BEYOND THE BLUE cardiac arrests to two treatment groups comparing target temperatures of 338 C versus 368 C regardless of initial rhythm. The primary outcome was all-cause mortality by the end of the trial, and the secondary outcome was poor neurologic function, as defined by Cerebral Performance Category (score 3–5) and modified Rankin scale (score 4–6) at 180 days. After 28 hours, rewarming was initiated for a total intervention time of 36 hours. Standard fever control continued for 72 hours after the cardiac arrest. At the end of the trial, 235 of 473 patients (50%) assigned to 338 C, and 225 of 466 patients (48%) assigned to 368 C had died (hazard ratio of the 338 C group = 1.06; 95% confidence interval = 0.89–1.28; P = 0.51), representing no significant difference in mortality between the groups. In addition, there was no statistical difference with respect to poor neurologic outcome at 180 days. Predefined subgroups, including those with shockable rhythms, revealed no difference in death or poor neurologic function between treatment groups. In summary, targeted temperature management at 338 C does not provide benefit to patients with out-of-hospital cardiac arrests when compared with 368 C. Although no harm was seen in the 338 C group, caution is advised for this target temperature given the lack of benefit for survival or adverse events. Limitations of this study include unblinding of the intensive care unit staff, lost data because of lack of legal consent, and absence of data regarding use of sedation and neuromuscular blockers. However, results from this study suggest that prevention of fever, rather than therapeutic cooling, may be the key factor and therapeutic goal in patients after cardiac arrest. n References 3. Nielsen N, Wetterslev J, Cronberg T, Erlinge D, Gasche Y, Hassager C, Horn J, Hovdenes J, Kjaergaard J, Kuiper M, et al.; TTM Trial Investigators. Targeted temperature management at 338 C versus 368 C after cardiac arrest. N Engl J Med 2013;369:2197–2206. 4. Bernard SA, Gray TW, Buist MD, Jones BM, Silvester W, Gutteridge G, Smith K. Treatment of comatose survivors of out-of-hospital cardiac arrest with induced hypothermia. N Engl J Med 2002;346:557–563. 5. Hypothermia after Cardiac Arrest Study Group. Mild therapeutic hypothermia to improve the neurologic outcome after cardiac arrest. N Engl J Med 2002;346:549–556. 6. Peberdy MA, Callaway CW, Neumar RW, Geocadin RG, Zimmerman JL, Donnino M, Gabrielli A, Silvers SM, Zaritsky AL, Merchant R, et al.; American Heart Association. Part 9: post-cardiac arrest care: 2010 American Heart Association guidelines for cardiopulmonary resuscitation and emergency cardiovascular care. Circulation 2010; 122(18 Suppl 3):S768–S786.

Mentzelopoulos, et al. Vasopressin, Steroids, and Epinephrine and Neurologically Favorable Survival after In-Hospital Cardiac Arrest: A Randomized Clinical Trial. JAMA (7) Reviewed by Tessy K. Paul

Survival and neurologic outcomes after in-hospital cardiac arrests remain dismal, with about half of surviving patients left with significant neurologic deficits. Data from a prior study demonstrated that adding vasopressin and corticosteroids to cardiopulmonary resuscitation (CPR) improved survival (8). In this study, 996

Mentzelopoulos and colleagues (7) further examined the benefit of vasopressin and steroids on survival to discharge with a favorable neurologic outcome, defined by Glasgow-Pittsburgh Cerebral Performance Category score of 1–2. A randomized, double-blind, placebo-controlled, parallel-group trial was performed at three centers in patients in cardiac arrest. Patients in the intervention group (VSE) received epinephrine with vasopressin (20 IU/CPR cycle for up to five cycles) and one 40-mg dose of methylprednisolone compared with epinephrine plus placebo in the control group. All survivors with postresuscitation shock after 4 hours were given stress-dose hydrocortisone (300 mg/d) with a subsequent taper. The primary outcome was return of spontaneous circulation of 20 minutes or longer and survival to hospital discharge with a favorable Cerebral Performance Category score of 1–2. Compared with the control group, patients in the VSE group had a higher probability of return of spontaneous circulation for 20 minutes or longer (109/130 [83.9%] vs. 91/138 [65.9%]; P = 0.005). Patients in the VSE group also had less epinephrine requirement, shorter advanced life support (ALS) duration and higher mean arterial pressure during and after CPR. The VSE group was more likely to be alive, with favorable neurological outcome on discharge (18/130 [13.9%] vs. 7/138 [5.1%]; P = 0.02). After resuscitation, 76/86 VSE survivors and 73/76 control survivors were given stressdose steroids for postresuscitation shock. Of these patients who survived 4 hours or longer, those in the VSE group were more likely to survive, with favorable neurologic outcome on discharge (16/76 [21.1%] vs. 6/73 [8.2%]; P = 0.02). With regard to secondary outcomes, patients in the VSE group had more neurologic and renal failure–free days, as well as ventilator-free days with improved mean arterial pressure and central venous oxygen saturation. Overall, this study demonstrates that the addition of vasopressin and steroids to ALS and stress-dose hydrocortisone in postresuscitation shock improved survival to discharge with more favorable neurologic outcomes compared with epinephrine and placebo. The positive primary and intermediate findings from this study support a causal pathway between vasopressin/steroid administration and improved recovery after cardiac arrest. Limitations of this study include the use of both vasopressin and steroids without the ability to assess the effects of either agent alone. In addition, follow up was limited to 60 days without the ability to evaluate longer-term neurologic outcome. Nevertheless, the neurological benefit suggested by this study is clinically substantial (number needed to treat = 11), and, given the extremely poor outcomes of in-hospital cardiac arrests, this study prompts discussions regarding modifications of the current ALS guidelines. n Author disclosures are available with the text of this article at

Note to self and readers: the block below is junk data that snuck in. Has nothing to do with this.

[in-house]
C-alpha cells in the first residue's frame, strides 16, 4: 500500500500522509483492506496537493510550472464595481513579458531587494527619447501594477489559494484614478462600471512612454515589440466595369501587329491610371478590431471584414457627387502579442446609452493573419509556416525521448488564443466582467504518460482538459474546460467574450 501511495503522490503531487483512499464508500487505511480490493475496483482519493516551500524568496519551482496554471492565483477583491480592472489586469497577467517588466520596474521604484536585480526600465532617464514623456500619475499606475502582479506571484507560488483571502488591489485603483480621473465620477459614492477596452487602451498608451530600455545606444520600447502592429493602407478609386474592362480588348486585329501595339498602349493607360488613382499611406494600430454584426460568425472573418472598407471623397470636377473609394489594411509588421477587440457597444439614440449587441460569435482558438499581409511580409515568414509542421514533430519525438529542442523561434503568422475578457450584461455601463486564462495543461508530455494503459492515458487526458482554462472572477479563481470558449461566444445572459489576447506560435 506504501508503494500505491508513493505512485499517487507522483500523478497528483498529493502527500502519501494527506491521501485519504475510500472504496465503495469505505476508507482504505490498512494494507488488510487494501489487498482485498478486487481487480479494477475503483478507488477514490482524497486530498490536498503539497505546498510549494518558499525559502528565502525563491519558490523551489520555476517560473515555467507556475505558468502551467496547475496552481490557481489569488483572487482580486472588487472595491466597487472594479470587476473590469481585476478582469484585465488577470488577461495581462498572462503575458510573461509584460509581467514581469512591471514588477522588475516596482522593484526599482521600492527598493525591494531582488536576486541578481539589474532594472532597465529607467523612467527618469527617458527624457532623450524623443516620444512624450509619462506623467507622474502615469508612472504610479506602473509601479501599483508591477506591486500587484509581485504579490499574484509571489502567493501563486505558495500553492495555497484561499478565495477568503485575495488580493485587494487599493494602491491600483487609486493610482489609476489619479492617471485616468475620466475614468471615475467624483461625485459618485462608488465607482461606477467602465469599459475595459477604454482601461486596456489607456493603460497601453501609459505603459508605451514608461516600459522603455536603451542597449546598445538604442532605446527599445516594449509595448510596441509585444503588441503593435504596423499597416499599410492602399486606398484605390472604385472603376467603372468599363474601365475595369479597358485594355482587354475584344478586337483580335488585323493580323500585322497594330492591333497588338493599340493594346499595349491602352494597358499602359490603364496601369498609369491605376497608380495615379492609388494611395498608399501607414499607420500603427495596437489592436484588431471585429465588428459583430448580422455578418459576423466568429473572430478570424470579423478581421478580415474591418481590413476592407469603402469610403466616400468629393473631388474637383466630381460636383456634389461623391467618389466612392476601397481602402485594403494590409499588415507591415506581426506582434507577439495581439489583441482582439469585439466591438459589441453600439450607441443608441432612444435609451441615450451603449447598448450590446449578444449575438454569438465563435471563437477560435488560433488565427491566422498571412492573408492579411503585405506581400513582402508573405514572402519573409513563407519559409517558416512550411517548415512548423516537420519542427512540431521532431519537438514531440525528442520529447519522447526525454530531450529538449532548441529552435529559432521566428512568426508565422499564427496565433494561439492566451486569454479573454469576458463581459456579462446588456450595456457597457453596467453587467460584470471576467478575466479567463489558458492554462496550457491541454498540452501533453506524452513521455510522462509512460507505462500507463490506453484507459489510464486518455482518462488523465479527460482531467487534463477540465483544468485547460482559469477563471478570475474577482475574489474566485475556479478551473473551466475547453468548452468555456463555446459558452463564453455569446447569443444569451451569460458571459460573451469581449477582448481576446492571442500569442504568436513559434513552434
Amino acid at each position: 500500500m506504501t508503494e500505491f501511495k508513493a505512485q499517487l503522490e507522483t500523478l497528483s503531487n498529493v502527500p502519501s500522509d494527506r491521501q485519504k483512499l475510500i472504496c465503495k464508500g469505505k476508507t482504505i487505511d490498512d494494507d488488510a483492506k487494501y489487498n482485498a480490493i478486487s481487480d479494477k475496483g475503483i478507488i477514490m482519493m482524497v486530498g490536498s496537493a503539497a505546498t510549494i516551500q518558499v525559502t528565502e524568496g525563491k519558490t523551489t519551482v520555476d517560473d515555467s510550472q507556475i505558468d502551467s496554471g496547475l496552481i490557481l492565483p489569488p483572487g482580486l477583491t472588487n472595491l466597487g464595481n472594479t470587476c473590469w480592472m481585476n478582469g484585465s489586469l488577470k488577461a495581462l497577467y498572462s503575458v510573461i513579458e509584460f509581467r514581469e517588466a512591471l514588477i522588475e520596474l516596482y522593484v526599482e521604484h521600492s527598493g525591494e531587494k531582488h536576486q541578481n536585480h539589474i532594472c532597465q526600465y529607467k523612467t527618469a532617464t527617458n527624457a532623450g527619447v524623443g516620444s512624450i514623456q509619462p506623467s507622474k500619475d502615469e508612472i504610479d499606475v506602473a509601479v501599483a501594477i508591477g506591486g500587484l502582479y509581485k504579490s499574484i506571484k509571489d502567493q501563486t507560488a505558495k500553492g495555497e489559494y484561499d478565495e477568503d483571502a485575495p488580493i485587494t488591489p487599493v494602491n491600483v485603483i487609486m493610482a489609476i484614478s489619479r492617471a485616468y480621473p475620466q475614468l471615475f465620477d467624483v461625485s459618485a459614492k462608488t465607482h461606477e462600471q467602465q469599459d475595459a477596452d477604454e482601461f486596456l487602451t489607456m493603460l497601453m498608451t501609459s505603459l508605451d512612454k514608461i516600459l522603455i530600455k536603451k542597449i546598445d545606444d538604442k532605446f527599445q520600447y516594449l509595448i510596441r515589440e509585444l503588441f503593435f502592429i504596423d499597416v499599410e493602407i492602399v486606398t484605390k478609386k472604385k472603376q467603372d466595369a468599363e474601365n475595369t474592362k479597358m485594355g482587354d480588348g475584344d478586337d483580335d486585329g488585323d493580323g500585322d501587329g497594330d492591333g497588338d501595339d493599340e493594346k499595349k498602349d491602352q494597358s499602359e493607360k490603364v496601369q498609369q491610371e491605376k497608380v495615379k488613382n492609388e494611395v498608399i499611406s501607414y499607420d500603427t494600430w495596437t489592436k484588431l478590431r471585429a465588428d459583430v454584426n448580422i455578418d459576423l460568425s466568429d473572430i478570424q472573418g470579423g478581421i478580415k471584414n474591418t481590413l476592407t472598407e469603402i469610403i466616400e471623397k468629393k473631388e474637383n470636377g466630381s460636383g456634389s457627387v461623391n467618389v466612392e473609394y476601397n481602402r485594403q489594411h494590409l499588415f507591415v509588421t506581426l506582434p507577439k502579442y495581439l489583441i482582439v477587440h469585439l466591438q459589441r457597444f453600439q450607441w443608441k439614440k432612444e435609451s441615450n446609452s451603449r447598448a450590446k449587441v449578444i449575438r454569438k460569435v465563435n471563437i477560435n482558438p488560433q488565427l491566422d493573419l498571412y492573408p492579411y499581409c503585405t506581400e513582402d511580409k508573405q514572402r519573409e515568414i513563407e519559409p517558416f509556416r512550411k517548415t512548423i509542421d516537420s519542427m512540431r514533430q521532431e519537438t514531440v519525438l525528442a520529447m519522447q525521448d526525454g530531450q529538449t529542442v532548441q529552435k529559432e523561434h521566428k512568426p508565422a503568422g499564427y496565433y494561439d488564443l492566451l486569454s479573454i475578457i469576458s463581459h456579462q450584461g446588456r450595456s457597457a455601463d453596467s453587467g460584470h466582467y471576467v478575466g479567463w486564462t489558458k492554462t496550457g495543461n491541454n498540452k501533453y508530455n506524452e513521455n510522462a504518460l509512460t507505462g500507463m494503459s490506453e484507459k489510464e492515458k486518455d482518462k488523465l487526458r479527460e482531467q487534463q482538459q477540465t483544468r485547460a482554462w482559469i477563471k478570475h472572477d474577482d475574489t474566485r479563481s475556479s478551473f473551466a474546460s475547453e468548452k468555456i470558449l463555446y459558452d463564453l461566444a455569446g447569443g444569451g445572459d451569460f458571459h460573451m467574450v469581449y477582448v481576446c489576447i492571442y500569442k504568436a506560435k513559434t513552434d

References 7. Mentzelopoulos SD, Malachias S, Chamos C, Konstantopoulos D, Ntaidou T, Papastylianou A, Kolliantzaki I, Theodoridi M, Ischaki H, Makris D, et al. Vasopressin, steroids, and epinephrine and neurologically favorable survival after in-hospital cardiac arrest: a randomized clinical trial. JAMA 2013;310:270–279. 8. Mentzelopoulos SD, Zakynthinos SG, Tzoufi M, Katsios N, Papastylianou A, Gkisioti S, Stathopoulos A, Kollintza A, Stamataki E, Roussos C. Vasopressin, epinephrine, and corticosteroids for inhospital cardiac arrest. Arch Intern Med 2009;169:15–24.

American Journal of Respiratory and Critical Care Medicine Volume 189 Number 8 | April 15 2014

Lung cancer screening, targeted temperature after cardiac arrest, and vasopressin and steroids in cardiac arrest.